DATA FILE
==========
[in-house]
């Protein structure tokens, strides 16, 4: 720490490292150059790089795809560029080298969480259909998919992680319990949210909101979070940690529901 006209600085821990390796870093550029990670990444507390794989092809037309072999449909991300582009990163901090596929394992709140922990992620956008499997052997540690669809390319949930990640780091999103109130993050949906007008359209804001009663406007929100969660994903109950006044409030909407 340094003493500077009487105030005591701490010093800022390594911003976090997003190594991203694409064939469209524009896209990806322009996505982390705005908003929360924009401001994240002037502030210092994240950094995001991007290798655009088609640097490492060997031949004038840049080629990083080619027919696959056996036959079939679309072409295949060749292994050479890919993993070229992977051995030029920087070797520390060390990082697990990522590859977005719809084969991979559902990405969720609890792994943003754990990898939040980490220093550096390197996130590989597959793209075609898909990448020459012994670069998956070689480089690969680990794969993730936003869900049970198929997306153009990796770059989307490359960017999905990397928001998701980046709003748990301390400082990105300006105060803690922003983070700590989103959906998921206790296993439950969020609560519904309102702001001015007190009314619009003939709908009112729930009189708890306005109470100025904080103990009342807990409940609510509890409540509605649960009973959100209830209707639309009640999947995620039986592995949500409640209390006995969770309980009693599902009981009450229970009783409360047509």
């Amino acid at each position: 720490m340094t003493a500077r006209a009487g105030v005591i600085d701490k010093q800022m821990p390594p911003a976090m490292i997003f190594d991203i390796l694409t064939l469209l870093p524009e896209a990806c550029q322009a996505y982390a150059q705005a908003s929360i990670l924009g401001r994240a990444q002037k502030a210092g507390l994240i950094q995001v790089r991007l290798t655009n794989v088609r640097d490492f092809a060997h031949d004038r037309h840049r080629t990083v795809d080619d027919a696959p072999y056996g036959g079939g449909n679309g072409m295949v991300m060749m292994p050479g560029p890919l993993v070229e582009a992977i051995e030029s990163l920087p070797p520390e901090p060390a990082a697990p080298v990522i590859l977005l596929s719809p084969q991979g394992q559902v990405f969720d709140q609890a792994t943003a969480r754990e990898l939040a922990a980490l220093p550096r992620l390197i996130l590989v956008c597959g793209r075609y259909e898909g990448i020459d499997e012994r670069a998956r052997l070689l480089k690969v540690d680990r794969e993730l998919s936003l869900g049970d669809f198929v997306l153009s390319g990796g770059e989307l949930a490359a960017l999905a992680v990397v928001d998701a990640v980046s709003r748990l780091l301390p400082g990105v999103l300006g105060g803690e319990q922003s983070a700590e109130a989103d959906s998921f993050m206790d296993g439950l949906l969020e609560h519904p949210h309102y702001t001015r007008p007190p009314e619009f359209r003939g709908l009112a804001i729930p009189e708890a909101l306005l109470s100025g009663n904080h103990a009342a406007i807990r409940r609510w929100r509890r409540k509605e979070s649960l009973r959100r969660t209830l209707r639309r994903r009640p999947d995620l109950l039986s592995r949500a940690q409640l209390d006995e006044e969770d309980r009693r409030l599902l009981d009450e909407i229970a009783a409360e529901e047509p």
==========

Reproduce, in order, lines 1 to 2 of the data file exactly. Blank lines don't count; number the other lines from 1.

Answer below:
[in-house]
């Protein structure tokens, strides 16, 4: 720490490292150059790089795809560029080298969480259909998919992680319990949210909101979070940690529901 006209600085821990390796870093550029990670990444507390794989092809037309072999449909991300582009990163901090596929394992709140922990992620956008499997052997540690669809390319949930990640780091999103109130993050949906007008359209804001009663406007929100969660994903109950006044409030909407 340094003493500077009487105030005591701490010093800022390594911003976090997003190594991203694409064939469209524009896209990806322009996505982390705005908003929360924009401001994240002037502030210092994240950094995001991007290798655009088609640097490492060997031949004038840049080629990083080619027919696959056996036959079939679309072409295949060749292994050479890919993993070229992977051995030029920087070797520390060390990082697990990522590859977005719809084969991979559902990405969720609890792994943003754990990898939040980490220093550096390197996130590989597959793209075609898909990448020459012994670069998956070689480089690969680990794969993730936003869900049970198929997306153009990796770059989307490359960017999905990397928001998701980046709003748990301390400082990105300006105060803690922003983070700590989103959906998921206790296993439950969020609560519904309102702001001015007190009314619009003939709908009112729930009189708890306005109470100025904080103990009342807990409940609510509890409540509605649960009973959100209830209707639309009640999947995620039986592995949500409640209390006995969770309980009693599902009981009450229970009783409360047509």